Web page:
Of the thousands of islands that make up the Philippine Archipelago, the grouping of islands in the south, known as Mindanao, is the largest and contains one of the Philippines most important watersheds, Lake Sebu. Surrounded by rainforests, the shores and mountain slopes around this vital lake are home to many significant tribal groups. The T'boli are known for their extraordinary woven fabrics, embroidery, beadwork and brassware are one of the last remaining tribes whose customs and traditions are still preserved.
Among the many tribal groups in the Philippines, the T'boli are renowned for their personal adornment, and heir tribal ethos includes strong philosophies about the importance of beauty. They can be recognized by their distinct and colorful clothing made of t’nalak, a specially woven earth-tone cloth covered with bright embroidery, and their many body adornments consisting of jewelry, headdresses, tattoos and facial ornamentation. Because they consider white teeth unattractive, they embellish theirs with tree bark sap and occasionally gold. Women wear fancy hairdos with combs and beads and, during travel and farming, a large circular hat made of woven bamboo and vibrantly colored fabrics.
The T'boli is an animistic society with an extensive pantheon, which includes mythical animals and gods of nature with great powers. Their dance and music are expressions of their elaborate customs and belief system.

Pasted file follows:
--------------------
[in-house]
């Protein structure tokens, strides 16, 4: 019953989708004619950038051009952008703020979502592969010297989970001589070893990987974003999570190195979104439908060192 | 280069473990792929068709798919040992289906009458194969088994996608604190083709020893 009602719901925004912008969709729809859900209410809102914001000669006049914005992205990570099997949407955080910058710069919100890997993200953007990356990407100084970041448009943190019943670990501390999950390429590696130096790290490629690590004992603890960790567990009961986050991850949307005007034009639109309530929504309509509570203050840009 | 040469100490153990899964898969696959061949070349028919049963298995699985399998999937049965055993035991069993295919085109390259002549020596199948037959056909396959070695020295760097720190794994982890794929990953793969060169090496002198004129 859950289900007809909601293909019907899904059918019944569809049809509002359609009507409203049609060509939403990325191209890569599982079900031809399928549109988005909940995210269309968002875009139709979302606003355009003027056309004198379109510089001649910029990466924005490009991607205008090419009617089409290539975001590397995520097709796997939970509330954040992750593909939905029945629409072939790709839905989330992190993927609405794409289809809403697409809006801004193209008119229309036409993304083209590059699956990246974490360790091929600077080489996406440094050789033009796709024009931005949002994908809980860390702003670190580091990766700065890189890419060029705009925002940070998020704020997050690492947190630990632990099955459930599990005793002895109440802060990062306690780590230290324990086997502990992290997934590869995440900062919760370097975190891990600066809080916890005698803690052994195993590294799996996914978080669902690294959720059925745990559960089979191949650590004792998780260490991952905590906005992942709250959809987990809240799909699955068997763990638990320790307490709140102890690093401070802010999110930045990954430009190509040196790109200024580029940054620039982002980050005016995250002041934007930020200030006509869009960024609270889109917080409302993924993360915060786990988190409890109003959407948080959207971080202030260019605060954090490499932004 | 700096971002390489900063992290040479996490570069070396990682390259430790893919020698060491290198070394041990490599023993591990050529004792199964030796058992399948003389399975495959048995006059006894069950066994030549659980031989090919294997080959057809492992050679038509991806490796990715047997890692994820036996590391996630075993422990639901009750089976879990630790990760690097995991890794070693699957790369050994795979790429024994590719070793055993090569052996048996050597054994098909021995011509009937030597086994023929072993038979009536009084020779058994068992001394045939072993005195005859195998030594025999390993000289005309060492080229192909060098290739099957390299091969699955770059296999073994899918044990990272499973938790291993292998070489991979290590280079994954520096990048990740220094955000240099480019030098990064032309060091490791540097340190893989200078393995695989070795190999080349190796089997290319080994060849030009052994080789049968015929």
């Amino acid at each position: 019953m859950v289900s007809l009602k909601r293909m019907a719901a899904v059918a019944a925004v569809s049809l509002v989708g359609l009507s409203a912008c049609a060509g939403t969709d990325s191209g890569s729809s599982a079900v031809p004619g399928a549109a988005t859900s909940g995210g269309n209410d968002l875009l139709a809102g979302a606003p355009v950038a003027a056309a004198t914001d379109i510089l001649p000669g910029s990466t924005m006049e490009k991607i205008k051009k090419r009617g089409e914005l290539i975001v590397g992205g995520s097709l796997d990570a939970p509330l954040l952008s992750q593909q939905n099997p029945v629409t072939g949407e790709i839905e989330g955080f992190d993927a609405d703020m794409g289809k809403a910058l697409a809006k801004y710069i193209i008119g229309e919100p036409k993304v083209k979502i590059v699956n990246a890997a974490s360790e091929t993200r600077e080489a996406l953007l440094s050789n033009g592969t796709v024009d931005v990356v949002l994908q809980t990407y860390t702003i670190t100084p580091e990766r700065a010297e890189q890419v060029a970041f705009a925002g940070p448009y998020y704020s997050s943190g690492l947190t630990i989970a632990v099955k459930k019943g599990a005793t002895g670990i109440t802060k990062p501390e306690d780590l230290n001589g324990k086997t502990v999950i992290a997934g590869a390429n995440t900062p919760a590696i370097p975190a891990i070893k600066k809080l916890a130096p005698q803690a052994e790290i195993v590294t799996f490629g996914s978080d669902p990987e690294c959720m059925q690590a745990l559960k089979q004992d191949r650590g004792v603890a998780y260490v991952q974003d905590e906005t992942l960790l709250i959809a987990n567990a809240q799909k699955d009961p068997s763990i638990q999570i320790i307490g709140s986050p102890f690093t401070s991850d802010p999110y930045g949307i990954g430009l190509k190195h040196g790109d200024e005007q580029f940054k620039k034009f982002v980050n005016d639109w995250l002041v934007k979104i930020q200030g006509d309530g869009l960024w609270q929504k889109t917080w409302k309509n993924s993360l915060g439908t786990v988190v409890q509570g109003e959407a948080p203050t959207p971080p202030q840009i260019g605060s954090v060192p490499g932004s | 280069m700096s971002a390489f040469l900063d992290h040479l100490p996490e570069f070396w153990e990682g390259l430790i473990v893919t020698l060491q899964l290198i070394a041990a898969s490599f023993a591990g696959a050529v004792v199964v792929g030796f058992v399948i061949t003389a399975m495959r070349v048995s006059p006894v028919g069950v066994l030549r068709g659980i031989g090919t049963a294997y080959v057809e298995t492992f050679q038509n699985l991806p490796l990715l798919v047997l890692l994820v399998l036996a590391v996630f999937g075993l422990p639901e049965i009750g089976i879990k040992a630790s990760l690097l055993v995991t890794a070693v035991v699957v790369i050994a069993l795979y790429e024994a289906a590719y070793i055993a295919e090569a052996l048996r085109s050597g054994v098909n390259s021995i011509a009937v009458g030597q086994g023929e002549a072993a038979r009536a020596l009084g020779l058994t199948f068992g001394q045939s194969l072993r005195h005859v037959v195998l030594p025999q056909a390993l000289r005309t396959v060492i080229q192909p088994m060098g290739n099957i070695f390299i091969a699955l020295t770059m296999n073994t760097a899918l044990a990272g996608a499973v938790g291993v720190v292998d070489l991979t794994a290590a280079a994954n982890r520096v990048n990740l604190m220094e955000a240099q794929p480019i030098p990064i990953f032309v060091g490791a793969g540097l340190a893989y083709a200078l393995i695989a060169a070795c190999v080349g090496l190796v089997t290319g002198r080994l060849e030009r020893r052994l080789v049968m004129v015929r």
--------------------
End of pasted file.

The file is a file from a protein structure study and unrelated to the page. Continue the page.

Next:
Photo by RJ Muna
Madal is a T’boli word for dance. Madal Blelah portrays a mythical bird, which according to tradition, consolidates in itself the feather coloration of all known birds.
In farming or traveling, the S’loong Knebang, wide-brimmed hat, veiled-over with an appliquéd red cloth, is worn to protect against the glare of the sun.
A polygamous male picks his next wife amongst sisters vying for his attention.
Translated as a traditional dance this is dance drama centering on a bird with a broken leg coached by the rest of the flock in an effort to try her wings and fly again, in the end the flock of Blelah birds fly again.
The eldest daughter is assisted by her sisters to pick from her suitors or a preparation for a wedding.
In T’boli means “never ending joy” and also named as their yearly festival held every November to celebrate their rich culture and traditions.